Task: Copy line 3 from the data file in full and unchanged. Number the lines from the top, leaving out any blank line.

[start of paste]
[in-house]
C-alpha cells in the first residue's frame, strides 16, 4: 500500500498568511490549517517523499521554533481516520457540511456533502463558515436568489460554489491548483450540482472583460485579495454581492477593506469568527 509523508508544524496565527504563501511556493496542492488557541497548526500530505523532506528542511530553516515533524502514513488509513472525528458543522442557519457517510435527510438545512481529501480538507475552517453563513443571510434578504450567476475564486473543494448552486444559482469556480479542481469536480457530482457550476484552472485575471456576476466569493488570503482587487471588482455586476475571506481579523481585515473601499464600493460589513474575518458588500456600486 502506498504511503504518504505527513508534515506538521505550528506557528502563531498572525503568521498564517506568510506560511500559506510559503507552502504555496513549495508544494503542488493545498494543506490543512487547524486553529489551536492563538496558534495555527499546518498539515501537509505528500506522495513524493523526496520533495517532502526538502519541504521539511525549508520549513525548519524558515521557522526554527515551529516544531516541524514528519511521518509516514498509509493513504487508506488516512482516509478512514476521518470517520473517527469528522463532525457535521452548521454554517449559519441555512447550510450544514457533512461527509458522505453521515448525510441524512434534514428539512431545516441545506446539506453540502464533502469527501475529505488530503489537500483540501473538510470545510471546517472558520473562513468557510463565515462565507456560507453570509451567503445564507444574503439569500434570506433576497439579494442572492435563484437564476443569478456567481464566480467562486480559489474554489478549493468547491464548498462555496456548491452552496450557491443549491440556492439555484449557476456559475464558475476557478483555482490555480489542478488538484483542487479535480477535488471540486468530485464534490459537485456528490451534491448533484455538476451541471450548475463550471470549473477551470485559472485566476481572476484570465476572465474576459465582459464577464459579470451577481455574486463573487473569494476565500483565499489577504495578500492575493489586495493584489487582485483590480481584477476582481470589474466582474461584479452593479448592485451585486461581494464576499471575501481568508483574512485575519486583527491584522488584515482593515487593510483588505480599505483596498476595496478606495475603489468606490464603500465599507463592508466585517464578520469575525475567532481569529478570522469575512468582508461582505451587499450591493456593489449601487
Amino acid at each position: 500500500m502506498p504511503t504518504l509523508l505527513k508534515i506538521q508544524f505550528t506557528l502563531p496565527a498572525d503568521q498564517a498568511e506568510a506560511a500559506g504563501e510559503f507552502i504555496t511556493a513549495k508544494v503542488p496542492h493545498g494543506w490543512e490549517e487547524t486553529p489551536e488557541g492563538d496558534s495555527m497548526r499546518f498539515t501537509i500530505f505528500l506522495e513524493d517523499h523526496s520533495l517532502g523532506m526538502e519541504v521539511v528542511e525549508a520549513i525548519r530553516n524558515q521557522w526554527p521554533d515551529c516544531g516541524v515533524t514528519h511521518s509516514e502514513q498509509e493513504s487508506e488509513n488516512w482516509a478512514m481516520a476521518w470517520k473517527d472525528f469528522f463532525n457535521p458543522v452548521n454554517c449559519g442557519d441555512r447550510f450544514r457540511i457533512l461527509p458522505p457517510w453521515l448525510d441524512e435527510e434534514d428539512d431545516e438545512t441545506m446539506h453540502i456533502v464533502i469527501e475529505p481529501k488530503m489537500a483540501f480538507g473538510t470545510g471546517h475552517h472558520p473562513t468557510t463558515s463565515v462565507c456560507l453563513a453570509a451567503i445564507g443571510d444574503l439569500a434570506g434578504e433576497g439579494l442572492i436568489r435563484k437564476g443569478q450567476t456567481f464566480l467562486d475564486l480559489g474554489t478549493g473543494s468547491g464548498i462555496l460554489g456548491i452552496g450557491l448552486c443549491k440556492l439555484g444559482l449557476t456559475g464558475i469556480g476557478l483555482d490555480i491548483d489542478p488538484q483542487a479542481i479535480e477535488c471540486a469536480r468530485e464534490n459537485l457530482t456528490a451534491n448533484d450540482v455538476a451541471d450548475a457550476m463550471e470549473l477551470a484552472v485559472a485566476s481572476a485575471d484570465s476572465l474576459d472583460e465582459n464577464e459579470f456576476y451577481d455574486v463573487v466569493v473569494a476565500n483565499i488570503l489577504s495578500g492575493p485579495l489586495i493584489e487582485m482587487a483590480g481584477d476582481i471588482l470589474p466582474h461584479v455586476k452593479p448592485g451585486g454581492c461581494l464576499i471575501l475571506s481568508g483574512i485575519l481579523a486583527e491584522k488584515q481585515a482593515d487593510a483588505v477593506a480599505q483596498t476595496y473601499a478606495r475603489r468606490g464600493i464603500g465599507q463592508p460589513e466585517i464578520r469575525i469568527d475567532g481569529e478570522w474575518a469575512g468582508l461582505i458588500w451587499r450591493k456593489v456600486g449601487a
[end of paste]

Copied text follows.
Amino acid at each position: 500500500m502506498p504511503t504518504l509523508l505527513k508534515i506538521q508544524f505550528t506557528l502563531p496565527a498572525d503568521q498564517a498568511e506568510a506560511a500559506g504563501e510559503f507552502i504555496t511556493a513549495k508544494v503542488p496542492h493545498g494543506w490543512e490549517e487547524t486553529p489551536e488557541g492563538d496558534s495555527m497548526r499546518f498539515t501537509i500530505f505528500l506522495e513524493d517523499h523526496s520533495l517532502g523532506m526538502e519541504v521539511v528542511e525549508a520549513i525548519r530553516n524558515q521557522w526554527p521554533d515551529c516544531g516541524v515533524t514528519h511521518s509516514e502514513q498509509e493513504s487508506e488509513n488516512w482516509a478512514m481516520a476521518w470517520k473517527d472525528f469528522f463532525n457535521p458543522v452548521n454554517c449559519g442557519d441555512r447550510f450544514r457540511i457533512l461527509p458522505p457517510w453521515l448525510d441524512e435527510e434534514d428539512d431545516e438545512t441545506m446539506h453540502i456533502v464533502i469527501e475529505p481529501k488530503m489537500a483540501f480538507g473538510t470545510g471546517h475552517h472558520p473562513t468557510t463558515s463565515v462565507c456560507l453563513a453570509a451567503i445564507g443571510d444574503l439569500a434570506g434578504e433576497g439579494l442572492i436568489r435563484k437564476g443569478q450567476t456567481f464566480l467562486d475564486l480559489g474554489t478549493g473543494s468547491g464548498i462555496l460554489g456548491i452552496g450557491l448552486c443549491k440556492l439555484g444559482l449557476t456559475g464558475i469556480g476557478l483555482d490555480i491548483d489542478p488538484q483542487a479542481i479535480e477535488c471540486a469536480r468530485e464534490n459537485l457530482t456528490a451534491n448533484d450540482v455538476a451541471d450548475a457550476m463550471e470549473l477551470a484552472v485559472a485566476s481572476a485575471d484570465s476572465l474576459d472583460e465582459n464577464e459579470f456576476y451577481d455574486v463573487v466569493v473569494a476565500n483565499i488570503l489577504s495578500g492575493p485579495l489586495i493584489e487582485m482587487a483590480g481584477d476582481i471588482l470589474p466582474h461584479v455586476k452593479p448592485g451585486g454581492c461581494l464576499i471575501l475571506s481568508g483574512i485575519l481579523a486583527e491584522k488584515q481585515a482593515d487593510a483588505v477593506a480599505q483596498t476595496y473601499a478606495r475603489r468606490g464600493i464603500g465599507q463592508p460589513e466585517i464578520r469575525i469568527d475567532g481569529e478570522w474575518a469575512g468582508l461582505i458588500w451587499r450591493k456593489v456600486g449601487a